Productivity: producing quality work, faster

-part 2 of six-

If you’re going to be a creative independent, it’s crucial that you make the best use of your time. However, being conservative with your time or doing things faster isn’t the right place to start: the secret of productivity is to choose high-level task that produce the most value, while ignoring all other ones. The secret to overcoming procrastination is to only work on projects that excite you. Finding creative projects that are both exciting and profitable is the key to success. It’s not always easy, but think of it like the bull’s eye of a dart board: think about and aim for it. With practice, you’ll get better and finding that sweet spot and knowing whether you’re positioned to hit the mark.


Quotes and Expert Roundup



“It is not enough to be busy… The question is: what are we busy about?”
Henry David Thoreau



“If you want to be more productive, stop and figure out what you are doing and why it is important to you,” – Brigid Schulte, author of Overwhelmed.



“I could tell you I don’t have time to train for a marathon, but that is not true; I just don’t want to! Using this language reminds me that time is a choice. If I’m not happy about the way I’m spending my time, I probably have the ability to change it.” Laura Vanderkam, author of Fast Company 



“”The true measure of productivity is the quality of your thinking each and every day” – Caroline Arnold, author of Small Move, Big Change 

“The 10 most productive companies in the world…believe that you make incredible amounts of money as a byproduct of the incredible things you do.” – Jason Jennings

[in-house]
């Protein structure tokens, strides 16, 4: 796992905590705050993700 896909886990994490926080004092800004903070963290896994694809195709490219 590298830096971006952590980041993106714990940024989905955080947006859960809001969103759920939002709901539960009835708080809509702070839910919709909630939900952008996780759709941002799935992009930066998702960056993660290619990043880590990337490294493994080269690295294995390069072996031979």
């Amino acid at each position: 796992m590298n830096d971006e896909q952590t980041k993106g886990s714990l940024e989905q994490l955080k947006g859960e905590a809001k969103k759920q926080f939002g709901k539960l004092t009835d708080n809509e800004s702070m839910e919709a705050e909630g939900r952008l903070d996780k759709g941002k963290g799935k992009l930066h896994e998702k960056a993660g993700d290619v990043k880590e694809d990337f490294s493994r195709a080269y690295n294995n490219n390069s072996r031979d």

“A great piece of art is composed not just of what is in the final piece, but equally important, what is not. It is the discipline to discard what does not fit — to cut out what might have already cost days or even years of effort — that distinguishes the truly exceptional artist and marks the ideal piece of work, be it a symphony, a novel, a painting, a company or, most important of all, a life.” – Jim Collins

“You don’t actually do a project; you can only do action steps related to it. When enough of the right action steps have been taken, some situation will have been created that matches your initial picture of the outcome closely enough that you can call it “done.” – David Allen



I try to have a sense each morning of what needs to get done that day. Otherwise, it’s easy to spin off in a lot of directions. Also, I find that working is a very dangerous way to procrastinate. I need to be very clear with myself about what I actually need to get done.
Gretchen Rubin from The Happiness Project


Photo from Danielle LaPorte's website

Photo from Danielle LaPorte’s website